Sam is 55 years old and has unsecured debts of £75,000. He lives alone in a flat that he owns and he has no dependents. He once had a thriving business in retail but his business fell on hard times during the financial crisis and he became very reliant on credit to keep it going. Eventually he closed the company and found a part time job elsewhere. He owes money to various trade and personal creditors and has a substantial debt to HMRC from his business. He earns £1,500 a month, net and his living expenses are £1,200 per month. He has a disposable income of £300 a month, which is not enough to repay his debts. This means he is insolvent. He approach an insolvency company who advised him of his options and he decided to proceed with an Individual Voluntary Arrangement (IVA). His proposed arrangement is to pay £300 a month for five years during which time his credit gets suspended and he will not be able to apply for any loans, credit cards etc. His house is taken into account as part of the arrangement but unlike a bankruptcy, he will not have to give it up. The IVA is a formalised legal agreement and there is a cost associated with setting this up. If Sam’s financial circumstances improve significantly over the term of his IVA, then he will be obliged to contribute additional monies. After 5 years, Sam will be free of his debts and his credit rating could begin to improve.


woman painting a wall Sophie runs a decorating and mural painting business, but her income isn’t fixed each month and some months she earns more or less than others. When she was last on maternity leave, she started borrowing heavily on credit and store cards, whilst her monthly income was low. She now has 15 different companies that she owes a total of £55,500 to and she is in arrears with her rent and her gas, electricity and water bills.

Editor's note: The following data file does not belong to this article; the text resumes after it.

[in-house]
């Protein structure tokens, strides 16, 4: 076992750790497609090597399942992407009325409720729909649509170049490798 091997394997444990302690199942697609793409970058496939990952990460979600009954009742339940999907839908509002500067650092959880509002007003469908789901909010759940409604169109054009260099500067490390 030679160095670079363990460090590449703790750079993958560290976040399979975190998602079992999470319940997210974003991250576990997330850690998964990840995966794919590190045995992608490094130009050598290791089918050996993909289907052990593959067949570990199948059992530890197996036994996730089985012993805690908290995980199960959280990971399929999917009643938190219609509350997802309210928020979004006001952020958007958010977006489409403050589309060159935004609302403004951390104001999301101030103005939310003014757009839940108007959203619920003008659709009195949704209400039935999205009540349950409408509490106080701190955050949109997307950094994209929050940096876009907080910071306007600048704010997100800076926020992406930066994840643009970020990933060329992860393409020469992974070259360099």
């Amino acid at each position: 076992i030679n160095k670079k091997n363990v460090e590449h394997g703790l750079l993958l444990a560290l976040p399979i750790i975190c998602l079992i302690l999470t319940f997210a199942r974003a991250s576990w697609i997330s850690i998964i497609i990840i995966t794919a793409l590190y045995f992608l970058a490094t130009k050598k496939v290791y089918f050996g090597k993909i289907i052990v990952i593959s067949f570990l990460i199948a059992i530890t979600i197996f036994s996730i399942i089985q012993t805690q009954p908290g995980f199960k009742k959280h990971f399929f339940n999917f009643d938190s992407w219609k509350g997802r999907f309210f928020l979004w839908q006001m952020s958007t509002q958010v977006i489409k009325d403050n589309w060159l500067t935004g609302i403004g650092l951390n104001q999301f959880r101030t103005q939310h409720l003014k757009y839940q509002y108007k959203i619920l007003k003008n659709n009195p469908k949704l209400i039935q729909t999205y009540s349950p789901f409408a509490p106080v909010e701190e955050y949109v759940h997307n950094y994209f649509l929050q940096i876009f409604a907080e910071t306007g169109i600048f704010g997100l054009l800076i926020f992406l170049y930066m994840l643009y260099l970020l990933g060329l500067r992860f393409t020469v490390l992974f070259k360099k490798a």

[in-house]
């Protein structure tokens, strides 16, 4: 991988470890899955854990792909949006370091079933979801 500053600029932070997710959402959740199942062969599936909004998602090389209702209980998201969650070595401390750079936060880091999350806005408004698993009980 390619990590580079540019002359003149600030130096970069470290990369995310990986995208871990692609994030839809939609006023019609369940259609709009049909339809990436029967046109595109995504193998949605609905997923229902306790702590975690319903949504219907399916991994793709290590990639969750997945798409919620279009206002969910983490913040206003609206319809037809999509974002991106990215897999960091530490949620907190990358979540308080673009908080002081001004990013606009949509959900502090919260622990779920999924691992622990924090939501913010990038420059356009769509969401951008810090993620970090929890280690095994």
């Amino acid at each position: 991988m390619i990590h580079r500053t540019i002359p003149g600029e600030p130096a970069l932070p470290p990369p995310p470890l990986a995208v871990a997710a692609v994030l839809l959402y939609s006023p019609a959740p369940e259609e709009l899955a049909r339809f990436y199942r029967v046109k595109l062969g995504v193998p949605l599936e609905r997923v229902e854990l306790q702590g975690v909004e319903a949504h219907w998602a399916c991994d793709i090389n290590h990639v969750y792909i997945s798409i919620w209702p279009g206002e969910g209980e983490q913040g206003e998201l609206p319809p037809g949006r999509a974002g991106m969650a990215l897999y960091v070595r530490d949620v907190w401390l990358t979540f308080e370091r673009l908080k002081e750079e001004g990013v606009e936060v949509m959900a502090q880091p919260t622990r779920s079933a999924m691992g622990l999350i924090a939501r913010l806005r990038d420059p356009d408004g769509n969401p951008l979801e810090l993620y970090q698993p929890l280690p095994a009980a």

Sophie approach a charity that put a budget together, but they quickly established that because of the fluctuations in her monthly income, she often didn’t have enough each month, after deducting living expenses, to meet her minimum contractual payments to her creditors. Therefore they recommended that she went bankrupt. Bankruptcy was recommended on the basis that she had insufficient surplus income to enter into a Debt Management Plan or Individual Voluntary Arrangement, her job will not be affected by bankruptcy and she lives in rented accommodation. Bankruptcy is an absolute last resort and will affect Sophie’s ability to obtain further credit, so will mean she has to live within her means in the future. Bankruptcy is an expensive option. Bankruptcy is a court order, which allows the court to take charge of your assets and use to them to take care of your creditors and your debt. Your creditors will be prevented from contacting you or taking court action against you. It can cost you to go bankrupt, so you will need to look into this. Your bank accounts and credit cards will be closed and your bankruptcy will be published in the press and on the internet. You may have to sell your home and any valuable items you own. In some professions you may not be able to carry on working, so you need to research this option carefully and take lots of advice before you decide to declare yourself bankrupt. You will also still have to pay any court fines or student loans even if you go bankrupt. You will find it very difficult to get credit in the future, once you have been declared Bankrupt.

Where you can go for advice, help and support:

There are lots of different organisations and charities who can support you if you feel your debt is getting out of control. Some of the biggest include:

Step change:

Money Advice Service:

Citizens Advice:

TFS Loans are specialist Guarantor Loan lenders. A Guarantor Loan is a form of loan that requires someone to act as the Borrower’s Guarantor. We offer Guarantor Loans from £1,000 to £15,000, over 1 to 5 years. 44.9% APR Representative. If you wish to talk to us about consolidating your existing debts into a TFS Guarantor Loan give us a call on 0203 476 4170 (Mon-Thurs 9am-7pm, Fri 9am-5pm), or visit our Debt Consolidation page.